Examples include the commonly used linear demand function and the exponential demand function .

2.2. Modeling

Although we seek optimal prices, it is convenient to employ the demand density function , which is the unique inverse function of price, as the model decision variable. The ticket fare optimization model is then

The objective function (1) is to maximize the total revenue produced by all the products in the whole ticket-selling period. In this paper we assume that tickets are sold on a first-come, first-served basis. Thus the number of booking requests accepted is restrained only by the capacity of each resource, as shown in inequation (2). Inequation (3) restricts the range that the price fluctuates around the basis price, with the upper bound based on some customer psychological threshold and the lower bound the railway’s transportation cost. We denote the basis price of product as , the maximum downward fluctuation ratio as , and the maximum upward fluctuation ratio as .

According to property 2 of the demand function, the objective function of the model is concave, and the constraints are concave, too. By introducing , the model above can be transformed into a convex program with the objective of minimizing , for which the K-T point is the optimal solution of the original problem. The ticket fare optimization model ((1)–(3)) could be solved by finding the K-T point of the new convex program.

3. Case Study

3.1. Case Introduction

Train G205, which has a low load factor, was the case to verify our multigrade fare strategy. The route map of G205 (Figure 1) shows that there are 3 resources in our case, South-Jinan West, Jinan West-Xuzhou East, Xuzhou East-Nanjing and 6 products, South-Jinan West, Beijing South-Xuzhou East, Beijing South-Nanjing South, Jinan West-Xuzhou East, Jinan West-Nanjing South, Xuzhou East-Nanjing . The resource-product incidence matrix is

Figure 1: Route map of train G205.

Train G205 has a passenger capacity of 1005, thus the initial capacity of each resource, , .

We employ the log-linear demand function commonly used in economics to describe the relationship between demand and price:

In (5), is the basis price, is the demand density under the basis price, and is the absolute value of price elasticity of demand, the negative sign of which means that demand and price are inversely correlated. The unique inverse function of (5), which is the expression of price, is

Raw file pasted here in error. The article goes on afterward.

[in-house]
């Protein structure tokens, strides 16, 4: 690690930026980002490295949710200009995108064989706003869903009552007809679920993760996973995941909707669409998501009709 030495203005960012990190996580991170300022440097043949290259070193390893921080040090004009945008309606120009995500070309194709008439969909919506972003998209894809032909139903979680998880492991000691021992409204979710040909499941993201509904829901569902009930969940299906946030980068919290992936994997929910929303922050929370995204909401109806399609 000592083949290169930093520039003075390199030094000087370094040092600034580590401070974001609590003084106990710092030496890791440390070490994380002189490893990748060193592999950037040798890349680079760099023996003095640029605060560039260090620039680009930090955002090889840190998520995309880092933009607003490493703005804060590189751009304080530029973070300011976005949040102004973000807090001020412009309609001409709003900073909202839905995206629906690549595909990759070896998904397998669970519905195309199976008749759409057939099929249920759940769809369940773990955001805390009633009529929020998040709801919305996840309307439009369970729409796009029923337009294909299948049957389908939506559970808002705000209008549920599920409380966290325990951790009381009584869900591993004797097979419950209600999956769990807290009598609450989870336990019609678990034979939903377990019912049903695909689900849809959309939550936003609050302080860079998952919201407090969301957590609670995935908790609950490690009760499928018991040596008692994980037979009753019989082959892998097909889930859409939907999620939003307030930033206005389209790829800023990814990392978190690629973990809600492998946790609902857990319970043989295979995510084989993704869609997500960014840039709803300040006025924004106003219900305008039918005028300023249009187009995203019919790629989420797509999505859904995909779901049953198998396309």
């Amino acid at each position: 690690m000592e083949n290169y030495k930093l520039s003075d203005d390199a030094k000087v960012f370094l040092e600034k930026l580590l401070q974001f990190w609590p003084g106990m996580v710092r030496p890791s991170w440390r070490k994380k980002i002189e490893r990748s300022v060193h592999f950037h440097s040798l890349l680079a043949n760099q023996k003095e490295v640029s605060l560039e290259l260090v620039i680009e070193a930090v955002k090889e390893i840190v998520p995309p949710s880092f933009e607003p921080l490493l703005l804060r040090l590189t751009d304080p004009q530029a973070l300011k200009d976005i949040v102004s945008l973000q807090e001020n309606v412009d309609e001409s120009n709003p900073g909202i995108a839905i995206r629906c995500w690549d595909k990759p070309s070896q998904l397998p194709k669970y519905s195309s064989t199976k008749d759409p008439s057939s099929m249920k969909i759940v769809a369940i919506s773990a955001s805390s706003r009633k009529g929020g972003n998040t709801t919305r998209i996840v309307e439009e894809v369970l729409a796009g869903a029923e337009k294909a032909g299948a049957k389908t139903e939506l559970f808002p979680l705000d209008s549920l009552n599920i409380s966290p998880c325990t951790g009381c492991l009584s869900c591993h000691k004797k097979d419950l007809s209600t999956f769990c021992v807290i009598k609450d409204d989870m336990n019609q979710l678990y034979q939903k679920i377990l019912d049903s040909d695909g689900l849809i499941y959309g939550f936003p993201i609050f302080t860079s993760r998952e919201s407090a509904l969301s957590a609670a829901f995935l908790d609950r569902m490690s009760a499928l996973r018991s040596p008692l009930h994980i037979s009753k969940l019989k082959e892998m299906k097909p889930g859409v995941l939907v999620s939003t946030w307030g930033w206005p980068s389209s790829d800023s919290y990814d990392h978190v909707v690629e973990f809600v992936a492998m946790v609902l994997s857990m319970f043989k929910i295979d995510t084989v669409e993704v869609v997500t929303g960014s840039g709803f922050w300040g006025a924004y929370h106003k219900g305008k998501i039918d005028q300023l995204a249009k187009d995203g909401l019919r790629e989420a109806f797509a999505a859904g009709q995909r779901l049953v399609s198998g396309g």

The price elasticity of demand is a key parameter of the demand function, indicating the response degree of demand to a change in price. We estimated the price elasticity of demand of the O-Ds of train G205 using ticket data for the summer of 2013, when discounts were offered. The price elasticity of demand, which is the ratio of the percentage change in demand and the percentage change in price, could be calculated using the following equation, and the resulting estimates are shown in Table 1.

Table 1: Estimates for price elasticity of demand.

The resulting estimates of price elasticity of demand are in conformity with the existing research results, from the aspect of competition between the high-speed railway and other transport modes [14, 16]. The Jinan-Xuzhou, Xuzhou-Nanjing, and Beijing-Jinan O-Ds exceed the competitive distance of highway transportation but are less than that of civil aviation. Thus the sensitivity of demand to price is weak for these O-Ds. Jinan-Nanjing and Beijing-Xuzhou are in the range where civil aviation is competitive with high-speed rail, but there is no direct flight between these city pairs, increasing air travel time, and difficulty. Since air travel is more expensive than high-speed rail, passengers mainly choose high-speed rail and the demand sensitivity to price remains weak for the two O-Ds. In comparison, Beijing to Nanjing lies within the distance range where high-speed rail and civil aviation compete, and there are direct flights between the cities. Since passengers have competing travel options, demand is more sensitive to price.

3.2. Computation Results

We apply MATLAB to solve the ticket fare optimization problem proposed above. Two experiments are performed to examine the characteristics of the optimal fare scheme. The first explores the relationship between the optimal fare scheme and price elasticity of demand.

We analyze the passenger arrival regularity as the basis of the first experiment, using historical ticket data for the Beijing-Shanghai High-Speed Railway during the period March 1, 2013, to March 13, 2014. For a certain train, denotes the demand density per hour for O-D on day . This is the value of the number of tickets sold for O-D on day divided by the ticket-selling hours of that day. The demand density ratio of O-D on day , ( is the number of days of ticket-selling period), indicates the intensity of demand on day . Averaging the value of all the trains for yields the daily demand density ratio by O-D. Figure 2 shows these results.